By Matthew Sparkes
The type of chips used in some consumer DNA tests struggles to separate rare mutations from experimental noise, and a positive result for a rare cancer-causing gene variant is more likely to be wrong than right. Results for common variants are better, though.
Single-nucleotide polymorphism (SNP) chips are a cheaper way to map genomes than full genetic sequencing. Using grids of hundreds of thousands of beads that react to specific gene variants by glowing in different colours, these chips can map whichever parts of the whole genome their designers choose. They are accurate for common gene variants of the type that can trace ancestry or that are tied to the risk of type 2 diabetes, but with rarer gene variants, it becomes far harder to separate data from noise.
Caroline Wright at the University of Exeter, UK, and her colleagues have now shown that SNP chips can pinpoint common variants of two genes linked to cancer called BRCA1 and BRCA2 with 99 per cent accuracy. But with rarer variants it was more likely to show a false positive or false negative than be accurate.
The teams’s study used data from the UK Biobank, which began collecting DNA samples for research from 500,000 people in 2006. All of those samples are processed with SNP chips, but Wright’s team looked at a subset of almost 50,000 people (55 per cent of whom were female) who had also been tested with full genetic sequencing.
Variants in the BRCA genes can be passed down from either parent and dozens are linked to cancer. People incorrectly told they have cancer-causing variants face additional screening and potentially unnecessary surgery. Those incorrectly told that they don’t have the gene variants may miss out on preventative interventions.
The team found that only 17 per cent of the 189 people who had received a positive BRCA result from SNP tests were shown to have those variants by genome sequencing. Of the 45,678 people given an all-clear by SNP, 65 were shown to actually be positive. A further 70 people who had negative results from the SNP data were revealed by sequencing to have one or more of 43 cancer-causing variants.
The team also investigated rare variants among people who had submitted their own DNA testing results from various sources to the Personal Genome Project UK for open research. Only 21 subjects had submitted both SNP and sequencing data, but all of them had a gene variant that had been incorrectly labelled by the SNP chips.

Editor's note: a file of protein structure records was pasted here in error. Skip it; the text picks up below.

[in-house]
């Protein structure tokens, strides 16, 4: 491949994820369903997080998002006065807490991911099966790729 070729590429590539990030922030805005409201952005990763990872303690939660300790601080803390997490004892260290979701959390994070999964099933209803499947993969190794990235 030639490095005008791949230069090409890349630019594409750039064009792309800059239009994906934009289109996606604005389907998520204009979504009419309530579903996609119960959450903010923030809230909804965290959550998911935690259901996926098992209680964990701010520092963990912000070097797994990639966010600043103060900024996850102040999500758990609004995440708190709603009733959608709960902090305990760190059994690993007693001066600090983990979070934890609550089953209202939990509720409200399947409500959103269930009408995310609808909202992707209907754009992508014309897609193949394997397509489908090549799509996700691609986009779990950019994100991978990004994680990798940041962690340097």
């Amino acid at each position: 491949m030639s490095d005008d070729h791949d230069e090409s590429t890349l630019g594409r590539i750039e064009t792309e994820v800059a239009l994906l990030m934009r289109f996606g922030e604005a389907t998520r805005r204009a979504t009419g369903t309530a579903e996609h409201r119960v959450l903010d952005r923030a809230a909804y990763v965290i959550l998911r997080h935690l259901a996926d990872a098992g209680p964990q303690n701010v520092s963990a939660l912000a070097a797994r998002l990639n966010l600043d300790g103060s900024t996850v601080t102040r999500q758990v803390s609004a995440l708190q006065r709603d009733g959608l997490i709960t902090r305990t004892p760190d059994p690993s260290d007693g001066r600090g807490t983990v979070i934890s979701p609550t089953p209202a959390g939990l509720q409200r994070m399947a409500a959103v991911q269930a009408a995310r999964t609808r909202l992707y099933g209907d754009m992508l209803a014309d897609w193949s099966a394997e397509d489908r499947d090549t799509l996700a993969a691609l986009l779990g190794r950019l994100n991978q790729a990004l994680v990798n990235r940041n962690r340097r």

Wright says that the data reveals SNP chips to be “extremely poor” for detecting rare gene variants. In fact, for an individual person, a positive result for a very rare pathogenic variant is more likely to be wrong than right.
She warns that anyone receiving a negative result for cancer-causing variants from a consumer DNA test shouldn’t be reassured that their risk of hereditary cancer is low. Nor should they seek medical interventions after a positive result without having the data validated by sequencing by their doctor. “It just is not the right technology for the job,” she says.
Most consumer DNA testing relies on SNP chips, although the ones used now have benefitted from several years of additional research and development compared with those looked at in the UK Biobank data by this study. Many firms advertise that their tests can screen for BRCA variants but often look for only a small number of the more prevalent mutations.
Journal reference: BMJ, DOI: 10.1136/bmj.n214
Correction:We have corrected which gene variants were incorrectly labelled by SNP chips in the Personal Genome Project.
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